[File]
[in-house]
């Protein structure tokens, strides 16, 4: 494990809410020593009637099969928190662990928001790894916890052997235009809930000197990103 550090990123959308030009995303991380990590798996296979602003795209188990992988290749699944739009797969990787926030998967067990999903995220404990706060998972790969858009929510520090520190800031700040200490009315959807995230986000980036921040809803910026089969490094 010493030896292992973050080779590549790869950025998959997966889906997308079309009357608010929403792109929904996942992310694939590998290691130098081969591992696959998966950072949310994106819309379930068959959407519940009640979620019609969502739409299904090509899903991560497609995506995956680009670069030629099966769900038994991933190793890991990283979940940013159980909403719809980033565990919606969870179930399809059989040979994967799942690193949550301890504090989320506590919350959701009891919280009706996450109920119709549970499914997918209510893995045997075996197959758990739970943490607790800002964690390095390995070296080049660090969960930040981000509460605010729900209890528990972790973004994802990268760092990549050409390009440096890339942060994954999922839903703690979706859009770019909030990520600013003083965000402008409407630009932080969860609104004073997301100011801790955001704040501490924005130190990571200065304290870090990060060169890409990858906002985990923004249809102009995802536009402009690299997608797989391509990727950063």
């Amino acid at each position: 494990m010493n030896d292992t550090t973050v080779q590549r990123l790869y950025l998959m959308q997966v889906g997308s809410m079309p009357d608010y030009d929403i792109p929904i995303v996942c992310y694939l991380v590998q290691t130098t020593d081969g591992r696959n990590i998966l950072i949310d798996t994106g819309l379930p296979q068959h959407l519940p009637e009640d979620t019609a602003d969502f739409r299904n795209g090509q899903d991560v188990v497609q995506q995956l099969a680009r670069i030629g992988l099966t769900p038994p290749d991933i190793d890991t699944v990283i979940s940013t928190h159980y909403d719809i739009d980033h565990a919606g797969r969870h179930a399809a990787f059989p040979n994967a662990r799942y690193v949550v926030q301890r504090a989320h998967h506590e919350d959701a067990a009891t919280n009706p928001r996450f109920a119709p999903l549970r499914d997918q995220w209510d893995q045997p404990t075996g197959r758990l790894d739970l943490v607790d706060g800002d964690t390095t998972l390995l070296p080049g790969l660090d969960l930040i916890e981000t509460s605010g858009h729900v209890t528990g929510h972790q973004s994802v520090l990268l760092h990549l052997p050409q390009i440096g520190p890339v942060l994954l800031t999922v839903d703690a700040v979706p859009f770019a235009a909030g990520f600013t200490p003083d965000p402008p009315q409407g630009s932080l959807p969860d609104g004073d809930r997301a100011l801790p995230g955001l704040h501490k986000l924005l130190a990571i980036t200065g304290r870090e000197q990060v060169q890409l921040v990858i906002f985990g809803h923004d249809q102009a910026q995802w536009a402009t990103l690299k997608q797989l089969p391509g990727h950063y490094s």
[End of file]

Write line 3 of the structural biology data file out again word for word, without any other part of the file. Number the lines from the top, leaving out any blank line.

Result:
């Amino acid at each position: 494990m010493n030896d292992t550090t973050v080779q590549r990123l790869y950025l998959m959308q997966v889906g997308s809410m079309p009357d608010y030009d929403i792109p929904i995303v996942c992310y694939l991380v590998q290691t130098t020593d081969g591992r696959n990590i998966l950072i949310d798996t994106g819309l379930p296979q068959h959407l519940p009637e009640d979620t019609a602003d969502f739409r299904n795209g090509q899903d991560v188990v497609q995506q995956l099969a680009r670069i030629g992988l099966t769900p038994p290749d991933i190793d890991t699944v990283i979940s940013t928190h159980y909403d719809i739009d980033h565990a919606g797969r969870h179930a399809a990787f059989p040979n994967a662990r799942y690193v949550v926030q301890r504090a989320h998967h506590e919350d959701a067990a009891t919280n009706p928001r996450f109920a119709p999903l549970r499914d997918q995220w209510d893995q045997p404990t075996g197959r758990l790894d739970l943490v607790d706060g800002d964690t390095t998972l390995l070296p080049g790969l660090d969960l930040i916890e981000t509460s605010g858009h729900v209890t528990g929510h972790q973004s994802v520090l990268l760092h990549l052997p050409q390009i440096g520190p890339v942060l994954l800031t999922v839903d703690a700040v979706p859009f770019a235009a909030g990520f600013t200490p003083d965000p402008p009315q409407g630009s932080l959807p969860d609104g004073d809930r997301a100011l801790p995230g955001l704040h501490k986000l924005l130190a990571i980036t200065g304290r870090e000197q990060v060169q890409l921040v990858i906002f985990g809803h923004d249809q102009a910026q995802w536009a402009t990103l690299k997608q797989l089969p391509g990727h950063y490094s």